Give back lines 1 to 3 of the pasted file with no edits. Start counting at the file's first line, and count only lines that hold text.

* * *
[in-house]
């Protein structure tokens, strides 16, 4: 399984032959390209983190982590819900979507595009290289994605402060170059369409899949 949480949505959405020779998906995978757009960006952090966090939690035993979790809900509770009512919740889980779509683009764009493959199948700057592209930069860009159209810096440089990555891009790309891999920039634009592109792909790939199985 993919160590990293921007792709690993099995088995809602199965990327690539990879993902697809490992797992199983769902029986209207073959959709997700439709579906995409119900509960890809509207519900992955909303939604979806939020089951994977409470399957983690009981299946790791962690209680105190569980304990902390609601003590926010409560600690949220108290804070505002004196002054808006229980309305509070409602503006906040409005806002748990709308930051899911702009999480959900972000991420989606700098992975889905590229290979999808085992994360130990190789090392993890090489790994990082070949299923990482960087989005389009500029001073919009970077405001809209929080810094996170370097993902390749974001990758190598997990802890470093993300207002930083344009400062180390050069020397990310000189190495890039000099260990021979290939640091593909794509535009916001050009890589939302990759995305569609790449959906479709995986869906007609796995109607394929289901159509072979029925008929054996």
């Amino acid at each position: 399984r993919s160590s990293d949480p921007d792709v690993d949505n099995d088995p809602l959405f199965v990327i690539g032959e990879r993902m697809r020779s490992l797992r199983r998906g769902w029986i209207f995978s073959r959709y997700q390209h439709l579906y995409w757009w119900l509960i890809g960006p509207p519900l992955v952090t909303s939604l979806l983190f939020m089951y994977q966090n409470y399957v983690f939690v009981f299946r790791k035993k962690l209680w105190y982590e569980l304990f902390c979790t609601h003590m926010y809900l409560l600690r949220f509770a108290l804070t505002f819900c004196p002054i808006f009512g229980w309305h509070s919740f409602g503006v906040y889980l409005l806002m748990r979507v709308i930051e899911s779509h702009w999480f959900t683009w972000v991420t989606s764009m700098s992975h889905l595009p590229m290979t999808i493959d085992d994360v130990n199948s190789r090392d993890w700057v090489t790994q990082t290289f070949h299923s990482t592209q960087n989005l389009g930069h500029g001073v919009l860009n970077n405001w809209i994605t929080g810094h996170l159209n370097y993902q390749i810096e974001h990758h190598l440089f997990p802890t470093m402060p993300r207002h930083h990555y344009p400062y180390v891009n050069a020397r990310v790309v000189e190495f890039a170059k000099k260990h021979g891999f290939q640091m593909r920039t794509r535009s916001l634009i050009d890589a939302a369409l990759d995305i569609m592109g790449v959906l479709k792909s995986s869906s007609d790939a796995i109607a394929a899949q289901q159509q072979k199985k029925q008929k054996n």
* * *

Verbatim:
[in-house]
């Protein structure tokens, strides 16, 4: 399984032959390209983190982590819900979507595009290289994605402060170059369409899949 949480949505959405020779998906995978757009960006952090966090939690035993979790809900509770009512919740889980779509683009764009493959199948700057592209930069860009159209810096440089990555891009790309891999920039634009592109792909790939199985 993919160590990293921007792709690993099995088995809602199965990327690539990879993902697809490992797992199983769902029986209207073959959709997700439709579906995409119900509960890809509207519900992955909303939604979806939020089951994977409470399957983690009981299946790791962690209680105190569980304990902390609601003590926010409560600690949220108290804070505002004196002054808006229980309305509070409602503006906040409005806002748990709308930051899911702009999480959900972000991420989606700098992975889905590229290979999808085992994360130990190789090392993890090489790994990082070949299923990482960087989005389009500029001073919009970077405001809209929080810094996170370097993902390749974001990758190598997990802890470093993300207002930083344009400062180390050069020397990310000189190495890039000099260990021979290939640091593909794509535009916001050009890589939302990759995305569609790449959906479709995986869906007609796995109607394929289901159509072979029925008929054996």
């Amino acid at each position: 399984r993919s160590s990293d949480p921007d792709v690993d949505n099995d088995p809602l959405f199965v990327i690539g032959e990879r993902m697809r020779s490992l797992r199983r998906g769902w029986i209207f995978s073959r959709y997700q390209h439709l579906y995409w757009w119900l509960i890809g960006p509207p519900l992955v952090t909303s939604l979806l983190f939020m089951y994977q966090n409470y399957v983690f939690v009981f299946r790791k035993k962690l209680w105190y982590e569980l304990f902390c979790t609601h003590m926010y809900l409560l600690r949220f509770a108290l804070t505002f819900c004196p002054i808006f009512g229980w309305h509070s919740f409602g503006v906040y889980l409005l806002m748990r979507v709308i930051e899911s779509h702009w999480f959900t683009w972000v991420t989606s764009m700098s992975h889905l595009p590229m290979t999808i493959d085992d994360v130990n199948s190789r090392d993890w700057v090489t790994q990082t290289f070949h299923s990482t592209q960087n989005l389009g930069h500029g001073v919009l860009n970077n405001w809209i994605t929080g810094h996170l159209n370097y993902q390749i810096e974001h990758h190598l440089f997990p802890t470093m402060p993300r207002h930083h990555y344009p400062y180390v891009n050069a020397r990310v790309v000189e190495f890039a170059k000099k260990h021979g891999f290939q640091m593909r920039t794509r535009s916001l634009i050009d890589a939302a369409l990759d995305i569609m592109g790449v959906l479709k792909s995986s869906s007609d790939a796995i109607a394929a899949q289901q159509q072979k199985k029925q008929k054996n």